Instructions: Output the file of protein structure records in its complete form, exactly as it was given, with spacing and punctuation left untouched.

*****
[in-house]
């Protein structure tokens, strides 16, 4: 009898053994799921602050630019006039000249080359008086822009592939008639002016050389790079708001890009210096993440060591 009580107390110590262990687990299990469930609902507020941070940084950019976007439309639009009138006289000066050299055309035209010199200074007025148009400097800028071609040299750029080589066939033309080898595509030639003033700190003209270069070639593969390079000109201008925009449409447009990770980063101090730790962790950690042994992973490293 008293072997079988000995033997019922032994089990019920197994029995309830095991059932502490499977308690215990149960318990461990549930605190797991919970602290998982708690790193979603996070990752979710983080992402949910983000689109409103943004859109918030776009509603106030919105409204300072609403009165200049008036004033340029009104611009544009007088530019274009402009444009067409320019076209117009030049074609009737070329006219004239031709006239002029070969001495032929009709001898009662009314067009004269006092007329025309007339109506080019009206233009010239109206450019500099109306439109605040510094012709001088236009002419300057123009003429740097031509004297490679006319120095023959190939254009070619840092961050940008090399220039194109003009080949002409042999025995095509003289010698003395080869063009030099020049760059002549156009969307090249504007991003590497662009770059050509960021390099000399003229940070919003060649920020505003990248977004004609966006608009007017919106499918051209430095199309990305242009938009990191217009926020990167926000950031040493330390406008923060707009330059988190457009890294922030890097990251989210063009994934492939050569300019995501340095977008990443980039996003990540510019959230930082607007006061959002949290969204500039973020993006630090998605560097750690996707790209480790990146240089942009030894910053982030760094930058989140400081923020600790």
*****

[in-house]
């Protein structure tokens, strides 16, 4: 009898053994799921602050630019006039000249080359008086822009592939008639002016050389790079708001890009210096993440060591 009580107390110590262990687990299990469930609902507020941070940084950019976007439309639009009138006289000066050299055309035209010199200074007025148009400097800028071609040299750029080589066939033309080898595509030639003033700190003209270069070639593969390079000109201008925009449409447009990770980063101090730790962790950690042994992973490293 008293072997079988000995033997019922032994089990019920197994029995309830095991059932502490499977308690215990149960318990461990549930605190797991919970602290998982708690790193979603996070990752979710983080992402949910983000689109409103943004859109918030776009509603106030919105409204300072609403009165200049008036004033340029009104611009544009007088530019274009402009444009067409320019076209117009030049074609009737070329006219004239031709006239002029070969001495032929009709001898009662009314067009004269006092007329025309007339109506080019009206233009010239109206450019500099109306439109605040510094012709001088236009002419300057123009003429740097031509004297490679006319120095023959190939254009070619840092961050940008090399220039194109003009080949002409042999025995095509003289010698003395080869063009030099020049760059002549156009969307090249504007991003590497662009770059050509960021390099000399003229940070919003060649920020505003990248977004004609966006608009007017919106499918051209430095199309990305242009938009990191217009926020990167926000950031040493330390406008923060707009330059988190457009890294922030890097990251989210063009994934492939050569300019995501340095977008990443980039996003990540510019959230930082607007006061959002949290969204500039973020993006630090998605560097750690996707790209480790990146240089942009030894910053982030760094930058989140400081923020600790």